The Las Vegas Strip is a strange place at any time of year, but many of us only experience it during CES when it is overflowing with an eclectic mix of tech geeks, box-makers and execs all looking for – or touting – the next Great Invention.
Without CES, the crowd is the more typical mixture of tourists and party-goers armed with “selfie-sticks” and smartphones, as I discovered this week.
This combination of gadgets can make traversing the Strip a little more challenging: one has to be constantly alert for a selfie-stick side-swipe by an oblivious tourist looking for yet another perfect photo, for example.
But the smartphone itself can create just as much of a challenge: simply put, when the phone comes out of the pocket, its owner slows down, stops completely or just randomly meanders while immersed in the latest Facebook update, chat message, email or … well, pretty much anything.
And this is (perhaps) where the smartwatch can help us. The watch’s great strength will be allowing us to “glance” rather than immerse ourselves in the alerts that come to the phone.
The watch vibrates, we glance at the message and then go back to what we were doing. As easy as glancing at a watch to see what time it is… or is it?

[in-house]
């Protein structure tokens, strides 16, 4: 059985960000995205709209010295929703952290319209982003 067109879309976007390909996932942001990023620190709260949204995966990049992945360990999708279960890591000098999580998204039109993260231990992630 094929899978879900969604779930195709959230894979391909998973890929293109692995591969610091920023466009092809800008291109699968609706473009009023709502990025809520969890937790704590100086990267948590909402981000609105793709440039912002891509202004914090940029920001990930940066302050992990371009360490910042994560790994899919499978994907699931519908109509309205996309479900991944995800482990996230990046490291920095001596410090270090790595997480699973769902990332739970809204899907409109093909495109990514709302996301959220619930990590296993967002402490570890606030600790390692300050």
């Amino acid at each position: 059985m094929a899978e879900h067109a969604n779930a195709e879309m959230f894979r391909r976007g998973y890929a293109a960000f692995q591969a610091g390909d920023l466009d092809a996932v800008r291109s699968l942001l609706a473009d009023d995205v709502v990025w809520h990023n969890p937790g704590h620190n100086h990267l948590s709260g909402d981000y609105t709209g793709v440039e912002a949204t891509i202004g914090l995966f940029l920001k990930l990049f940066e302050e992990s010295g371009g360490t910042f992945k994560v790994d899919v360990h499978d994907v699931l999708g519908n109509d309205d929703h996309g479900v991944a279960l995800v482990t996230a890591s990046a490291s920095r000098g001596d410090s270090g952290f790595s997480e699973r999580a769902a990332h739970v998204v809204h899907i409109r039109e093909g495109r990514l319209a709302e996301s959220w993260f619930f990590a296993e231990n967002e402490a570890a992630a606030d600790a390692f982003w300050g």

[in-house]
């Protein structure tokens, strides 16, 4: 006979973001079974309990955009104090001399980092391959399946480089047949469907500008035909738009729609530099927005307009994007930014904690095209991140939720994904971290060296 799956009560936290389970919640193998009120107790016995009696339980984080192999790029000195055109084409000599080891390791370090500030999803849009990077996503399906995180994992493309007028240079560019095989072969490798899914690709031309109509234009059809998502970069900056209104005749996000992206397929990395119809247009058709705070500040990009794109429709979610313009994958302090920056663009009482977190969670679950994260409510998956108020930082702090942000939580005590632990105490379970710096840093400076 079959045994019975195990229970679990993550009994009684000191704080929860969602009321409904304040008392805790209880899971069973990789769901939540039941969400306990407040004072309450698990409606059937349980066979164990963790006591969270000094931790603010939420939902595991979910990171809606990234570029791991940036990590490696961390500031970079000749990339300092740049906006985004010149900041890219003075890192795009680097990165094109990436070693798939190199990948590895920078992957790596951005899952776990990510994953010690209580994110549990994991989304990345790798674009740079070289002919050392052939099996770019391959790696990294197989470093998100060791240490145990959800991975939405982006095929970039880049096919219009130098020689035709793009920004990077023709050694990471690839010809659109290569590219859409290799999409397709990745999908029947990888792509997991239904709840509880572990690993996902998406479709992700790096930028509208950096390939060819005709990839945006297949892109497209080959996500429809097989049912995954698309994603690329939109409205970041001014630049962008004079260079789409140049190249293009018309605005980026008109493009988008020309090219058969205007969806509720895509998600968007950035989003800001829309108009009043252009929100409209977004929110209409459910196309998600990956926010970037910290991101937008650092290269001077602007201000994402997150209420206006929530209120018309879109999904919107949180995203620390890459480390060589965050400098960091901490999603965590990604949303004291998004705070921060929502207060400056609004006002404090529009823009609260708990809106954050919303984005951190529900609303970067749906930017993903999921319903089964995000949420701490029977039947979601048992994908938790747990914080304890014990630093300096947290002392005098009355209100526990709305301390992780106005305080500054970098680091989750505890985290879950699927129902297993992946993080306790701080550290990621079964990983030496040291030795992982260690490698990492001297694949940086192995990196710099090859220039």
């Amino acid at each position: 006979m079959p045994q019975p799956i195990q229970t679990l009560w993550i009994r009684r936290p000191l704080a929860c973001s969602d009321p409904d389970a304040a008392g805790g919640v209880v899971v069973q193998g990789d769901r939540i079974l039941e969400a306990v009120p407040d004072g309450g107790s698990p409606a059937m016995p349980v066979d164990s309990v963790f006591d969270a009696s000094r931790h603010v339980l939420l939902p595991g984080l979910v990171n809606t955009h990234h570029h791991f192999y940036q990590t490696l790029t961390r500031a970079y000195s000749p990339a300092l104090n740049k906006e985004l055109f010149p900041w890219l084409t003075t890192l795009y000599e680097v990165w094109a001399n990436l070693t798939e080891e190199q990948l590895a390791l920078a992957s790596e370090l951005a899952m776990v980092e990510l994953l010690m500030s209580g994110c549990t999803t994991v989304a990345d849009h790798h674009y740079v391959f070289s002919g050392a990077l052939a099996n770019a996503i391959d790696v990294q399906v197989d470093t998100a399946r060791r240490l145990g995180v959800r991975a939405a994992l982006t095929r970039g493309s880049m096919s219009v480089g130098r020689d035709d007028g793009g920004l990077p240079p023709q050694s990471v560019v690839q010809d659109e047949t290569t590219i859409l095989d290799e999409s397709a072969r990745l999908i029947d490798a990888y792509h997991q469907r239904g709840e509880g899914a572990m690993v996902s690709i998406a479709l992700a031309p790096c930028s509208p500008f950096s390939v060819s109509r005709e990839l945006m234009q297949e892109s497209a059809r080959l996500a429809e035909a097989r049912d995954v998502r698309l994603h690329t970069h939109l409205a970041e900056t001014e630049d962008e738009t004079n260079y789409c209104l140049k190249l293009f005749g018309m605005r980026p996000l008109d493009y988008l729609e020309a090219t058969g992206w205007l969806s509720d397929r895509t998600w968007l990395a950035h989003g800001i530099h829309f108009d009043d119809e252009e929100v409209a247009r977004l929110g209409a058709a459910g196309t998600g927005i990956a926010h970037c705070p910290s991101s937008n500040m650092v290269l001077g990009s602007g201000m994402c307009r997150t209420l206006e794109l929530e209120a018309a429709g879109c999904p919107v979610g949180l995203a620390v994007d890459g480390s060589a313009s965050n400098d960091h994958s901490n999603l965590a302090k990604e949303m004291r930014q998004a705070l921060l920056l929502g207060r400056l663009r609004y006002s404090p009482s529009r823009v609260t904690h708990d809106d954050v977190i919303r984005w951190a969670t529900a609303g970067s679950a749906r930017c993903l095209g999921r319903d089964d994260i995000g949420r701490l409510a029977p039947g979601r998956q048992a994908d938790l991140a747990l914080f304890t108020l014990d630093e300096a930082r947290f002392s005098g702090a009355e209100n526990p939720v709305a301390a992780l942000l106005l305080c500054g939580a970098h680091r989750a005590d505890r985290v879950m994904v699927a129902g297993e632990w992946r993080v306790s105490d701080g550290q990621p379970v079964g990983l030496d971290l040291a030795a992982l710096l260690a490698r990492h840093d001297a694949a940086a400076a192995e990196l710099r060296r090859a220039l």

The challenge for all smartwatches will be to determine the ideal balance between telling us enough information and telling us too much. That applies to both the depth of information per alert, and the frequency of alerts.
If we get too many alerts, the vibrating wrist becomes nothing but an ongoing annoyance; too few and we won’t feel confident that we’re getting enough information about the wider world.
But the more challenging issue will be the depth of information provided. Should the content engage us, or quickly inform?
Considering the population of the Strip, these users were completely sucked into the smartphone, rather than enjoying the sights around them: if anything, the “glance” was for the real world, not the smartphone. So we need to retrain ourselves a little bit when it comes to the smartwatch.
There is an instinctive sense that the watch will help us be more connected. The ongoing alerts and the knowledge that we will miss nothing and instead know everything immediately, is a key purchase driver for the smartwatch.
But the reality – if we embrace the watch correctly – is that we should be able to limit our informational needs to quick glances from a select group of people, safe in the knowledge that we’re getting the good stuff now, and that the selfie-posts can wait till later.
If this works, the smartwatch will have a valued place on our wrist. But if the smartwatch becomes simply a mini-phone, used for every possible interaction, then we will simply be walking down the Strip squinting at our watches, rather than staring at our phones.
And that is hardly an evolutionary step that we should want.